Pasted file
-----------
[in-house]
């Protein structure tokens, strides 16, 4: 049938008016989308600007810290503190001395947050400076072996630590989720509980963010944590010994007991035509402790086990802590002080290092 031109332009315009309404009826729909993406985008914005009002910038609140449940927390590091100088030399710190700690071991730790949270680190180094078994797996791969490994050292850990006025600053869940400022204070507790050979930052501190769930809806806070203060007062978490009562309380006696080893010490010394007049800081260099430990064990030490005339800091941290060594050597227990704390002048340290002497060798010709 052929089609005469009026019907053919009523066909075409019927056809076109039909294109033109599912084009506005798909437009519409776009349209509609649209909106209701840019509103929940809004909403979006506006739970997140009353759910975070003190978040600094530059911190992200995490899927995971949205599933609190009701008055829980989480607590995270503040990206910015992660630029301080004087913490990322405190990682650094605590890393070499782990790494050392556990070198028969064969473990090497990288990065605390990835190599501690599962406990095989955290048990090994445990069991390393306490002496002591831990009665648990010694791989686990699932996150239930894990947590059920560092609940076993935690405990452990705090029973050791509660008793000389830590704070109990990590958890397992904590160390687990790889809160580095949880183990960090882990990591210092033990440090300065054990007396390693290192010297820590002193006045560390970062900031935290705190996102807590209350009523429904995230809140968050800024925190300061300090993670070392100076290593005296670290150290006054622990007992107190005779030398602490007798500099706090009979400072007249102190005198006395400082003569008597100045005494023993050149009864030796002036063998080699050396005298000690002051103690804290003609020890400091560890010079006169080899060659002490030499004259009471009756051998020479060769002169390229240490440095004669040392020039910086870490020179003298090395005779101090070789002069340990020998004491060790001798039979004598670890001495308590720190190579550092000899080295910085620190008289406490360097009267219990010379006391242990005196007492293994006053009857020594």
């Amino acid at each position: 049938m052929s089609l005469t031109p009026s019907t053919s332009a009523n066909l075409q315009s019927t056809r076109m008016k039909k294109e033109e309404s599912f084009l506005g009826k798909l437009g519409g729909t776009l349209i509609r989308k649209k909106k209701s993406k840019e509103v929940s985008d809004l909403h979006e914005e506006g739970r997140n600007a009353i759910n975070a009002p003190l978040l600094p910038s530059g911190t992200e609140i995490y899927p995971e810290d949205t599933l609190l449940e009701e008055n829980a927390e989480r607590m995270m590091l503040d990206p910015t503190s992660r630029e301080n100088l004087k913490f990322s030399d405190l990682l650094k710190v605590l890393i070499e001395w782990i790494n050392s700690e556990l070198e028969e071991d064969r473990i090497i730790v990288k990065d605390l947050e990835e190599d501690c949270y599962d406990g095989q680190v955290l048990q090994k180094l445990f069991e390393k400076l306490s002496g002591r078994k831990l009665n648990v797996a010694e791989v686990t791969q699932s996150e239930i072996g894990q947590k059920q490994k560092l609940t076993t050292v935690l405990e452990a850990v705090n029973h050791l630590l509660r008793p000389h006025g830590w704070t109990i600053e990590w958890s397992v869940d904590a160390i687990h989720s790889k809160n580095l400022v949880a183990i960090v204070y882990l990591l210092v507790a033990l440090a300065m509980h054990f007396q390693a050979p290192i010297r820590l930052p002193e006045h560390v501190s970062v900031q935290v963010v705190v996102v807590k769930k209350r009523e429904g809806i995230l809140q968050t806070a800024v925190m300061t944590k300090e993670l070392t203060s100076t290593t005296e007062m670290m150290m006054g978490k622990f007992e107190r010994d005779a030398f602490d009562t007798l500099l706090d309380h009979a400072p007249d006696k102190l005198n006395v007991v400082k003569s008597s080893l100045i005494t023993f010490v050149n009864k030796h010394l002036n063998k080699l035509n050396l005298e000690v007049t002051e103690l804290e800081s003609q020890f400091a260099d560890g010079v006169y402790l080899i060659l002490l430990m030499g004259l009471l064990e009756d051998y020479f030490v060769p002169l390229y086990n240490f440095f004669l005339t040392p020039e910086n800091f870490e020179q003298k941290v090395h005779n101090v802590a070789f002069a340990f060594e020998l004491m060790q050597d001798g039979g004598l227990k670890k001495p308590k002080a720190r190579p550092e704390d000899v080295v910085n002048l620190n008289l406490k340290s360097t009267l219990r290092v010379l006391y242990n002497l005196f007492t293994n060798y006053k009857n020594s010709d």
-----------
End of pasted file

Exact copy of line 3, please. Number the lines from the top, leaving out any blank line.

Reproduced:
């Amino acid at each position: 049938m052929s089609l005469t031109p009026s019907t053919s332009a009523n066909l075409q315009s019927t056809r076109m008016k039909k294109e033109e309404s599912f084009l506005g009826k798909l437009g519409g729909t776009l349209i509609r989308k649209k909106k209701s993406k840019e509103v929940s985008d809004l909403h979006e914005e506006g739970r997140n600007a009353i759910n975070a009002p003190l978040l600094p910038s530059g911190t992200e609140i995490y899927p995971e810290d949205t599933l609190l449940e009701e008055n829980a927390e989480r607590m995270m590091l503040d990206p910015t503190s992660r630029e301080n100088l004087k913490f990322s030399d405190l990682l650094k710190v605590l890393i070499e001395w782990i790494n050392s700690e556990l070198e028969e071991d064969r473990i090497i730790v990288k990065d605390l947050e990835e190599d501690c949270y599962d406990g095989q680190v955290l048990q090994k180094l445990f069991e390393k400076l306490s002496g002591r078994k831990l009665n648990v797996a010694e791989v686990t791969q699932s996150e239930i072996g894990q947590k059920q490994k560092l609940t076993t050292v935690l405990e452990a850990v705090n029973h050791l630590l509660r008793p000389h006025g830590w704070t109990i600053e990590w958890s397992v869940d904590a160390i687990h989720s790889k809160n580095l400022v949880a183990i960090v204070y882990l990591l210092v507790a033990l440090a300065m509980h054990f007396q390693a050979p290192i010297r820590l930052p002193e006045h560390v501190s970062v900031q935290v963010v705190v996102v807590k769930k209350r009523e429904g809806i995230l809140q968050t806070a800024v925190m300061t944590k300090e993670l070392t203060s100076t290593t005296e007062m670290m150290m006054g978490k622990f007992e107190r010994d005779a030398f602490d009562t007798l500099l706090d309380h009979a400072p007249d006696k102190l005198n006395v007991v400082k003569s008597s080893l100045i005494t023993f010490v050149n009864k030796h010394l002036n063998k080699l035509n050396l005298e000690v007049t002051e103690l804290e800081s003609q020890f400091a260099d560890g010079v006169y402790l080899i060659l002490l430990m030499g004259l009471l064990e009756d051998y020479f030490v060769p002169l390229y086990n240490f440095f004669l005339t040392p020039e910086n800091f870490e020179q003298k941290v090395h005779n101090v802590a070789f002069a340990f060594e020998l004491m060790q050597d001798g039979g004598l227990k670890k001495p308590k002080a720190r190579p550092e704390d000899v080295v910085n002048l620190n008289l406490k340290s360097t009267l219990r290092v010379l006391y242990n002497l005196f007492t293994n060798y006053k009857n020594s010709d």